Some day not long ago - we're not sure when - an unidentified young man and his nameless father took a stroll through the Overland Park Arboretum, taking in the bucolic setting on display in one of the Kansas City area's few natural treasures.
The scene seemed like a peaceful one, with only crickets and a gentle breeze breaking the silence. That is, until a topless woman marauding through the arboretum shattered the serene father-and-son moment.
"Whoa!" the child shrieked through the woods at the sight of female breasts, presumably cascading grief and confusion upon the young boy and rousing his father's motivation to convene a grand jury to solve his family's newfound problem.
Or so the American Family Association of Kansas & Missouri would have us believe from this hilariously lame video the local religious zealots posted on YouTube,
purporting to capture some youngster's reaction to discovering the headless statue in the Overland Park Arboretum that puts a pair of breasts on display.
Incredibly, the local AFA chapter is trying to round up signatures (they need 4,700) to summon another grand jury investigation to declare the statue obscene. Last year the organization tried to use a grand jury, a legal concept that's intended to delve into serious matters like actual crime and malfeasance, as a maneuver to
further their own narrow agenda
coerce Overland Park into taking the statue down.
Obviously, it didn't work
, although it did succeed in spending $35,000 of taxpayer money to flesh out this meaningless controversy.
"Let's turn our attention to this unfinished business!" exclaims the local AFA website
, prompting visitors to sign a grand jury petition. Although judging from its own chronicling of its activities over the last year, it seems as though they haven't diverted their attention to much else other than Yu Chang's "Accept or Reject" piece that depicts a headless woman with exposed breasts taking a photo of herself.
And if their cause is meant to be taken seriously, it's hard to tell why they chose the video, entitled "Whoa! A Child's Response to Obscenity" as its call to action. The video lacks dates, details of the people involved and, most of all, any context to the boy's reaction, other than his one-word scream at the direction of metal boobs. Was the boy crestfallen following the encounter? Did his grades suffer? Did he seek counseling afterward?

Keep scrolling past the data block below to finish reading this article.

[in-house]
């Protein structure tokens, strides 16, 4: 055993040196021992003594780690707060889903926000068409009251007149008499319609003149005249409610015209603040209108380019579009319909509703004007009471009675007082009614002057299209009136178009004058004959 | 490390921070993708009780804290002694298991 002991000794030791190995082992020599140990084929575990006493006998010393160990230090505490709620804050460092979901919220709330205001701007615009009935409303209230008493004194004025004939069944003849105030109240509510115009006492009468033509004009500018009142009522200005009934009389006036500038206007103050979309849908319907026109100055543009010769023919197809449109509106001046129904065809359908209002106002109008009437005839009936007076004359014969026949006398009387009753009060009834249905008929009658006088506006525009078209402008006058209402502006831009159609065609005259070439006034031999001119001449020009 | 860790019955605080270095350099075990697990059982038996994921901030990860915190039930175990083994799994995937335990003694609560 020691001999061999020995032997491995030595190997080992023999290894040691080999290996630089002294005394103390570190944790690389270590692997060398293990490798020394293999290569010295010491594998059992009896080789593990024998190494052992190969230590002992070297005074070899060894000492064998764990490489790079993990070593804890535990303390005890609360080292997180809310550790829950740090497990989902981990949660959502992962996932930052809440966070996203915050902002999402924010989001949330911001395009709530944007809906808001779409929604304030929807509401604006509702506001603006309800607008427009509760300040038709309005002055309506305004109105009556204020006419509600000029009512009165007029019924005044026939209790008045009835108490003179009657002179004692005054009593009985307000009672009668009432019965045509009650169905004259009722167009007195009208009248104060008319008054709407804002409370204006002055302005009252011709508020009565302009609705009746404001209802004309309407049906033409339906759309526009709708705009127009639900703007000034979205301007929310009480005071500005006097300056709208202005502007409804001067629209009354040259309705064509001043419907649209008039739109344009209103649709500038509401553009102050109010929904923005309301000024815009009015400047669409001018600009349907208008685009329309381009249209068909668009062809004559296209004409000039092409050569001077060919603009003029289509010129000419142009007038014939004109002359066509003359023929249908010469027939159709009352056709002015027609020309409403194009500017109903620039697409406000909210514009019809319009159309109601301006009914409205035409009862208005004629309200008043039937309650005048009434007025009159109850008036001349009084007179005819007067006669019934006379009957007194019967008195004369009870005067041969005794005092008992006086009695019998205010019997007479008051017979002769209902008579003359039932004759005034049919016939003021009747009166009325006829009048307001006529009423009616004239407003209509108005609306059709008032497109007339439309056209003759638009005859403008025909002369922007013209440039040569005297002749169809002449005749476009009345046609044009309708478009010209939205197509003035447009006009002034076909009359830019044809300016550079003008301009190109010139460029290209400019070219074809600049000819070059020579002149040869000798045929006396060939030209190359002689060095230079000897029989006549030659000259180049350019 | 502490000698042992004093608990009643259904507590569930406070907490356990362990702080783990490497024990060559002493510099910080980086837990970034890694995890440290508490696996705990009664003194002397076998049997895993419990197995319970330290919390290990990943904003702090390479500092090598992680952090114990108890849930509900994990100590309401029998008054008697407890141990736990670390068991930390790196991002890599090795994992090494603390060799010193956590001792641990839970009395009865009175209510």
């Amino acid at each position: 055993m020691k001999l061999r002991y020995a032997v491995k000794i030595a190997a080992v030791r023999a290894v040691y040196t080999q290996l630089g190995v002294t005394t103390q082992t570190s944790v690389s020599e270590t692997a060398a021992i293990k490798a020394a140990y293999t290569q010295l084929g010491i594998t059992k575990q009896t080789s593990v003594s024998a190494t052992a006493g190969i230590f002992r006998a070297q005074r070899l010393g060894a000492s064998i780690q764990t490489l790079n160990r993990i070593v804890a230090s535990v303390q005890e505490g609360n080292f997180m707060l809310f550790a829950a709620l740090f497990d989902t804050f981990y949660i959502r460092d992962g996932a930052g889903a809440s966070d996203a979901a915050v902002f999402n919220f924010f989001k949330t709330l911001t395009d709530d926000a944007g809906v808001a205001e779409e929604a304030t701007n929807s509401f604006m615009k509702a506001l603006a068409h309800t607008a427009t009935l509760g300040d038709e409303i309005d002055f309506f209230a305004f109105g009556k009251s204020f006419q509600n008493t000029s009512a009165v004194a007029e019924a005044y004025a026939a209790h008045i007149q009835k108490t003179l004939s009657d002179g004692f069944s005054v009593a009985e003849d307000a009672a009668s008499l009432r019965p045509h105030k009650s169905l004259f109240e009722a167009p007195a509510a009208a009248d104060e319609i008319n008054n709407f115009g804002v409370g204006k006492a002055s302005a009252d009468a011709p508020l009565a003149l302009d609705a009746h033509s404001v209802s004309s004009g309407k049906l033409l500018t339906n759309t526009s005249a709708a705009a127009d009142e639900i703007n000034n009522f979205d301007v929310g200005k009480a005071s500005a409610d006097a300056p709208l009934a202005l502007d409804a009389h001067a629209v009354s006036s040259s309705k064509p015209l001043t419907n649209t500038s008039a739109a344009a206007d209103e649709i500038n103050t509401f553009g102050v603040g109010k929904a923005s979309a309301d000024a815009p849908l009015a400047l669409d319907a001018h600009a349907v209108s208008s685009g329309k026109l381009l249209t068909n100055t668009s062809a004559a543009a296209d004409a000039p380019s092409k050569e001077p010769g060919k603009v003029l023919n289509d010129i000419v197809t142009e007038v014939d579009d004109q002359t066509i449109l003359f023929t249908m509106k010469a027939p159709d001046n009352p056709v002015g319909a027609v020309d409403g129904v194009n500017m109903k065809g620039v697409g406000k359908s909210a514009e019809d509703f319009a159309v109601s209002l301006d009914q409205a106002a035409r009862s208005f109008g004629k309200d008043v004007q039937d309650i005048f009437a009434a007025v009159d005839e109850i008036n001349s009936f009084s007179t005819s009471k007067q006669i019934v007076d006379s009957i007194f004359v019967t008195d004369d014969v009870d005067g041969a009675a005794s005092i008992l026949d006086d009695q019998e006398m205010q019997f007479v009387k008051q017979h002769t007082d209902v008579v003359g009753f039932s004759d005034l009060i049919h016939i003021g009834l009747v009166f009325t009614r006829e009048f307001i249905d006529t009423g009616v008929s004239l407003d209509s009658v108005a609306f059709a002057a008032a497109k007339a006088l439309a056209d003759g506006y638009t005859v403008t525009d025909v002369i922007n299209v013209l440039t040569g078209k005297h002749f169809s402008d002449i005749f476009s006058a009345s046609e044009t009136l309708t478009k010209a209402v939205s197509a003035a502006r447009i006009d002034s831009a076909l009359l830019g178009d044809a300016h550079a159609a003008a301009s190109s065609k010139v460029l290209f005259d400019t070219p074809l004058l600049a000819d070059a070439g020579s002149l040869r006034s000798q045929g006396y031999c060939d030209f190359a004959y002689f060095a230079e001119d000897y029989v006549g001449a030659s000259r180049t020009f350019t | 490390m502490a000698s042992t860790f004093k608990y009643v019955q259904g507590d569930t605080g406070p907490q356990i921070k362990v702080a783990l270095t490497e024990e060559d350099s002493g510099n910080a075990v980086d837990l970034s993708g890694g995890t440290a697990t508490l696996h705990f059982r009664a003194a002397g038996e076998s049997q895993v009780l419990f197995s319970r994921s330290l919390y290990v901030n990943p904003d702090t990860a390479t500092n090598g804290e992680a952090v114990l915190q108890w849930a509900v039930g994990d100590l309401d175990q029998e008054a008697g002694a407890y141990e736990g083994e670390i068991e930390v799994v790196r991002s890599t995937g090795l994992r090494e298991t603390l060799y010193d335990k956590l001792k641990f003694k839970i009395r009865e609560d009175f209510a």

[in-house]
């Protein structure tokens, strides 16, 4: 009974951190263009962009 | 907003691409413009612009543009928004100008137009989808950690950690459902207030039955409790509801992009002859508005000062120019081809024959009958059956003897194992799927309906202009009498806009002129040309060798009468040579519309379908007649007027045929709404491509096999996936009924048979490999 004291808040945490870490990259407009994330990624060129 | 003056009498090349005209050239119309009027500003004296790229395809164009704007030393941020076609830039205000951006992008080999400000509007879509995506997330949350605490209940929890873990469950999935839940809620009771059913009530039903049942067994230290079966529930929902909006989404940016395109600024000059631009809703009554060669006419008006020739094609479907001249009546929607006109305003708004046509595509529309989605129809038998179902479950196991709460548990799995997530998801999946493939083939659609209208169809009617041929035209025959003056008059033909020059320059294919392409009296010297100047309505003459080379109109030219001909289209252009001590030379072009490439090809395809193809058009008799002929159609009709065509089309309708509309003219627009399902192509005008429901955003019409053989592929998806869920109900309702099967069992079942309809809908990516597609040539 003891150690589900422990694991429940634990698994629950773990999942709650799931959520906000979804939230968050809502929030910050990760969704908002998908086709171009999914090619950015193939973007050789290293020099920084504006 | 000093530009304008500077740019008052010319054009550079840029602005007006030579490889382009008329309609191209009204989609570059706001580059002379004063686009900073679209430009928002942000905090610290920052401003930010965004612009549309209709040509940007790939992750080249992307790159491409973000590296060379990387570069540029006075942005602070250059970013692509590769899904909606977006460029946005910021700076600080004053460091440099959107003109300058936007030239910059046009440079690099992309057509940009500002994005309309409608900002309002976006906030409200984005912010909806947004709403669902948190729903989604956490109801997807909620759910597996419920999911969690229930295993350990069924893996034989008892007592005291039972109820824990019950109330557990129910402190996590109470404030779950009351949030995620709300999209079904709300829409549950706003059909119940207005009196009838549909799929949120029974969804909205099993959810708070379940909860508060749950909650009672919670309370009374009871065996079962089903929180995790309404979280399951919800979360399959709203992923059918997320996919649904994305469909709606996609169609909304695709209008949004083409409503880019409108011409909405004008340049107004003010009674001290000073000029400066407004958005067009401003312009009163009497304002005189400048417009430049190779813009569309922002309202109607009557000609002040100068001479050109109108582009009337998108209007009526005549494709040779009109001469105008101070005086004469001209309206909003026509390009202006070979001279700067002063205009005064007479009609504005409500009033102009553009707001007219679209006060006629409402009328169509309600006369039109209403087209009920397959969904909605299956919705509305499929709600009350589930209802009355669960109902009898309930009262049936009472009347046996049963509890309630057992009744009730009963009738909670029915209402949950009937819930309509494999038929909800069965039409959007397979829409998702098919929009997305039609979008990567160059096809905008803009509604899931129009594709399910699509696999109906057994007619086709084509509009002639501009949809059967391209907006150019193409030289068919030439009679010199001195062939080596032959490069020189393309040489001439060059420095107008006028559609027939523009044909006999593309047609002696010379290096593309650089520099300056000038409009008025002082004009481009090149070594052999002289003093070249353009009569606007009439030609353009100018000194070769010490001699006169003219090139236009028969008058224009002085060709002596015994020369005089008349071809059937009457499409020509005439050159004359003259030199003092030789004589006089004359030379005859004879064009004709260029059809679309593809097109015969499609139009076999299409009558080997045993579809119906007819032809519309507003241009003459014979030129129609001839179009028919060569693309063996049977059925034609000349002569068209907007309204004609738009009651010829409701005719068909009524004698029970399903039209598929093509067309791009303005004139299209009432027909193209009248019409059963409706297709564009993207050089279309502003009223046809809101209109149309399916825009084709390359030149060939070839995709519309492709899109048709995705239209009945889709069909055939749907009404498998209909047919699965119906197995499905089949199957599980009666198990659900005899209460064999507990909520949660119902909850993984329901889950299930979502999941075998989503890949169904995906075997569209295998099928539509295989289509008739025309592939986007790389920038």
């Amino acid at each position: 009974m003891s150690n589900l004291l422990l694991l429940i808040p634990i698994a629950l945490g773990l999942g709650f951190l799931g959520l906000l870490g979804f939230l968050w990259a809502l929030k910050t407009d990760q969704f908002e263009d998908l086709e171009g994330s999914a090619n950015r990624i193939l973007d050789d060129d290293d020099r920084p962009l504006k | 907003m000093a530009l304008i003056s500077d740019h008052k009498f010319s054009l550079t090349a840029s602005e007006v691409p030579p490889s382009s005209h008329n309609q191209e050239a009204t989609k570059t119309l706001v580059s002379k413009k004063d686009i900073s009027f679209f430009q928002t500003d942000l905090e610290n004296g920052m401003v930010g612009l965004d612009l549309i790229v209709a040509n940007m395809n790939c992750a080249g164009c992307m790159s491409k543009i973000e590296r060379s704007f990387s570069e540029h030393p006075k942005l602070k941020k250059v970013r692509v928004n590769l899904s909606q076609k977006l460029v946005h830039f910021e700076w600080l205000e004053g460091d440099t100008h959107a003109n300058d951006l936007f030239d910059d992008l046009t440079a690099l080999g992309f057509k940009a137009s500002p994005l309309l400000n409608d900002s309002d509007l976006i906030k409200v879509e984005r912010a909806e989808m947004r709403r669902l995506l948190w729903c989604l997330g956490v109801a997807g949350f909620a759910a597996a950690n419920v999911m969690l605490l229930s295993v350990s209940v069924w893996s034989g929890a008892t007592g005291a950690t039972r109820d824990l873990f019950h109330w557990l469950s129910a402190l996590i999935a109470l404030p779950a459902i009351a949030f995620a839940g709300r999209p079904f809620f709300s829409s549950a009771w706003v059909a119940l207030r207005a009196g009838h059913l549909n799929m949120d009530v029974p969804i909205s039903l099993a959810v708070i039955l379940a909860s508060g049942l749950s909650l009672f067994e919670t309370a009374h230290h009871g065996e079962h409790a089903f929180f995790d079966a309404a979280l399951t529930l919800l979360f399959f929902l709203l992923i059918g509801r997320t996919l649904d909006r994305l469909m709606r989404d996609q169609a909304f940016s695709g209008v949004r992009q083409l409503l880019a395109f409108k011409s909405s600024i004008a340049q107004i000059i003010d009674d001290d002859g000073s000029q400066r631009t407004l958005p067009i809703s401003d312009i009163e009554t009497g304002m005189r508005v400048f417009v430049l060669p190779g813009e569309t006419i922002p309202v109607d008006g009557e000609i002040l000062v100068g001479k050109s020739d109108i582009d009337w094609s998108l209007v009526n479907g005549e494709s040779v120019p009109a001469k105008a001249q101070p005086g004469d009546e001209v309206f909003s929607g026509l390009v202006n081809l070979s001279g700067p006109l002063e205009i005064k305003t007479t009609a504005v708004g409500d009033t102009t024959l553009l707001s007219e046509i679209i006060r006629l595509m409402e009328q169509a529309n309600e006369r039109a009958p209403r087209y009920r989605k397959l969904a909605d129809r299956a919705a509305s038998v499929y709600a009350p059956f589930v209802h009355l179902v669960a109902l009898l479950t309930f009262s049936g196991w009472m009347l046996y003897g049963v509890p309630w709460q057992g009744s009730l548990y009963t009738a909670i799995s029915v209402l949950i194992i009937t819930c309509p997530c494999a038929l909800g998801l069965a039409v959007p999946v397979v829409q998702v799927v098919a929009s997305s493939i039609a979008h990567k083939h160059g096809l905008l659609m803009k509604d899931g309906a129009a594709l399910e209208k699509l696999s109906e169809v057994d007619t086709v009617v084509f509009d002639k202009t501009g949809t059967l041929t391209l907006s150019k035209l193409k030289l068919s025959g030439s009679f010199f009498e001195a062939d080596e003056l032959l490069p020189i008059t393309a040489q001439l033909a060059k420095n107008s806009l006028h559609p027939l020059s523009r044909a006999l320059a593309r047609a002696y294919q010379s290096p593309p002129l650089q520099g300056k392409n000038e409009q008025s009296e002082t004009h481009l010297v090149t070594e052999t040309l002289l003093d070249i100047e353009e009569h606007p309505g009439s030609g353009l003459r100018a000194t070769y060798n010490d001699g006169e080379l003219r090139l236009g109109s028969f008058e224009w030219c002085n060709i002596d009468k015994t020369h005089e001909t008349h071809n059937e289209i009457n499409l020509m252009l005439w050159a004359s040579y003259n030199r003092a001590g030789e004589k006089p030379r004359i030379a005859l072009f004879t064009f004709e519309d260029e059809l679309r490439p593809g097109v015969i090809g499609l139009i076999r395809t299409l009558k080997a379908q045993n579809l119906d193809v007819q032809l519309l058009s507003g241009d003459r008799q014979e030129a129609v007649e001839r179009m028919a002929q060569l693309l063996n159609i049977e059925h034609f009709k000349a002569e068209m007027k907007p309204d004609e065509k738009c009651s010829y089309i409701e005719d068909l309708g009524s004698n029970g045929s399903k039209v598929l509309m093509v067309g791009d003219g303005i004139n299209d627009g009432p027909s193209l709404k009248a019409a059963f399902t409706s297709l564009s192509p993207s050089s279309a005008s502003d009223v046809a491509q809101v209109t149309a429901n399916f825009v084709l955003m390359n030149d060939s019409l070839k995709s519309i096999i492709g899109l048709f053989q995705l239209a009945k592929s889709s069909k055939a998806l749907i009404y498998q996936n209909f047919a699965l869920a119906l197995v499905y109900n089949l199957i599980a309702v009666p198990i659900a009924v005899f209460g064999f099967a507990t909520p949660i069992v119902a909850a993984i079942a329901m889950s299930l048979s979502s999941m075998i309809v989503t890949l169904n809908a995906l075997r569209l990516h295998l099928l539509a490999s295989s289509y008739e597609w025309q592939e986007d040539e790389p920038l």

That missing context is emblematic of the AFA's mission against the arboretum statue, a crusade against public art that's easy enough to miss if offended viewers don't want to see it. But the AFA makes a big leap, connecting the statue to the production of kiddie porn.
"It's troubling that a city agency persists in placing, in the path of children, the depiction of 'art' - that if they mimicked it, would essentially be children manufacturing child pornography," the local AFA's website reads.
The local AFA is affiliated with the larger American Family Association, a nonprofit based out of Mississippi whose stated mission is to "promote the biblical ethic of decency in American society." Translation: "We get out of paying certain taxes so we can push our interpretation of the Bible upon everyone else."
The organization is led by president Timothy Wildmon, who makes $126,004 doing what he does. But that doesn't make him AFA's highest paid person. That would be Timothy Wildmon's father, Donald Wildmon. His title is chairman emeritus, which suggests an honorary distinction for a retired official, but Donald Wildmon still makes $152,344.
AFA's website describes itself as "being on the front lines of America's culture war
" and is "one of the largest and most effective pro-family organizations in the country with hundreds of thousands of online supporters."
One might think if that were true, the AFA would fare better financially. For its fiscal year ending June 30, 2012, the AFA ran a $4.5 million loss. Its main methods for getting the word out about its beliefs are money-losers.
The AFA publishes the AFA Journal
, which it calls "one of the most widely read monthly publications of its kind." It brings in $8.2 million to the AFA but, unfortunately, costs $9.4 million to produce and distribute to its purported 175,000 readers. Its Internet operations, like onemillionmoms.com and onemilliondads.com, also don't cover their nut.
Maybe instead of making a stink about a statue and trying to get the public to pay for their investigation, the AFA could work harder on shoring up its bottom line.